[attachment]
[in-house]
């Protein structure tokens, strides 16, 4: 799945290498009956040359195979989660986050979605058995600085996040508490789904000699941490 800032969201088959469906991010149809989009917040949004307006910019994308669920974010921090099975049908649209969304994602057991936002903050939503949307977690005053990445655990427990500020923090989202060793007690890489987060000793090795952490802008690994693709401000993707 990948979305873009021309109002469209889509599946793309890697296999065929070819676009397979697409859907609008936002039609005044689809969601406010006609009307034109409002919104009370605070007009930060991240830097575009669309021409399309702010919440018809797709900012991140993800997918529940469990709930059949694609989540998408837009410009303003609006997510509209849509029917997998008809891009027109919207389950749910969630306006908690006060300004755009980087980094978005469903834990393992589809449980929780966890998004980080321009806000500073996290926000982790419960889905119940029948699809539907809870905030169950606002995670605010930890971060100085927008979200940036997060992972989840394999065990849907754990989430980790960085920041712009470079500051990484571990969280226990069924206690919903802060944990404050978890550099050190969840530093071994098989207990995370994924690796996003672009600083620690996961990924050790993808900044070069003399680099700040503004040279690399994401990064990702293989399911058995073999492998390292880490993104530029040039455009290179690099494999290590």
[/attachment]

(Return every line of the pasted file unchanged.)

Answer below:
[in-house]
């Protein structure tokens, strides 16, 4: 799945290498009956040359195979989660986050979605058995600085996040508490789904000699941490 800032969201088959469906991010149809989009917040949004307006910019994308669920974010921090099975049908649209969304994602057991936002903050939503949307977690005053990445655990427990500020923090989202060793007690890489987060000793090795952490802008690994693709401000993707 990948979305873009021309109002469209889509599946793309890697296999065929070819676009397979697409859907609008936002039609005044689809969601406010006609009307034109409002919104009370605070007009930060991240830097575009669309021409399309702010919440018809797709900012991140993800997918529940469990709930059949694609989540998408837009410009303003609006997510509209849509029917997998008809891009027109919207389950749910969630306006908690006060300004755009980087980094978005469903834990393992589809449980929780966890998004980080321009806000500073996290926000982790419960889905119940029948699809539907809870905030169950606002995670605010930890971060100085927008979200940036997060992972989840394999065990849907754990989430980790960085920041712009470079500051990484571990969280226990069924206690919903802060944990404050978890550099050190969840530093071994098989207990995370994924690796996003672009600083620690996961990924050790993808900044070069003399680099700040503004040279690399994401990064990702293989399911058995073999492998390292880490993104530029040039455009290179690099494999290590």